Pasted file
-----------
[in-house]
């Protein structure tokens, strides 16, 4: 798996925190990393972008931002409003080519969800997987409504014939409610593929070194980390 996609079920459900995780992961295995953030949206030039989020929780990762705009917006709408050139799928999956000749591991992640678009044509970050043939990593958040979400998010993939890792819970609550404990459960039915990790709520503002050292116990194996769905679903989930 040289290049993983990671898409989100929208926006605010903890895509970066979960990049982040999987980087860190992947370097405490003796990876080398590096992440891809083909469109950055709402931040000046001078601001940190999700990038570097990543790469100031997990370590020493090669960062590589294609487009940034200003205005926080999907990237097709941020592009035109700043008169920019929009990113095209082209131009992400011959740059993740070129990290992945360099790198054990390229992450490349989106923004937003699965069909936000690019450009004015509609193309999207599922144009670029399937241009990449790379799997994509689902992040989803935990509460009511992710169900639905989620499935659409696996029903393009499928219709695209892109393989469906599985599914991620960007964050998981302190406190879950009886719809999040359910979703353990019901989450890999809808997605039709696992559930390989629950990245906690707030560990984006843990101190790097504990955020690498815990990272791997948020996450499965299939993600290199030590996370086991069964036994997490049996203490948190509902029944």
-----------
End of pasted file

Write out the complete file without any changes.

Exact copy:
[in-house]
């Protein structure tokens, strides 16, 4: 798996925190990393972008931002409003080519969800997987409504014939409610593929070194980390 996609079920459900995780992961295995953030949206030039989020929780990762705009917006709408050139799928999956000749591991992640678009044509970050043939990593958040979400998010993939890792819970609550404990459960039915990790709520503002050292116990194996769905679903989930 040289290049993983990671898409989100929208926006605010903890895509970066979960990049982040999987980087860190992947370097405490003796990876080398590096992440891809083909469109950055709402931040000046001078601001940190999700990038570097990543790469100031997990370590020493090669960062590589294609487009940034200003205005926080999907990237097709941020592009035109700043008169920019929009990113095209082209131009992400011959740059993740070129990290992945360099790198054990390229992450490349989106923004937003699965069909936000690019450009004015509609193309999207599922144009670029399937241009990449790379799997994509689902992040989803935990509460009511992710169900639905989620499935659409696996029903393009499928219709695209892109393989469906599985599914991620960007964050998981302190406190879950009886719809999040359910979703353990019901989450890999809808997605039709696992559930390989629950990245906690707030560990984006843990101190790097504990955020690498815990990272791997948020996450499965299939993600290199030590996370086991069964036994997490049996203490948190509902029944």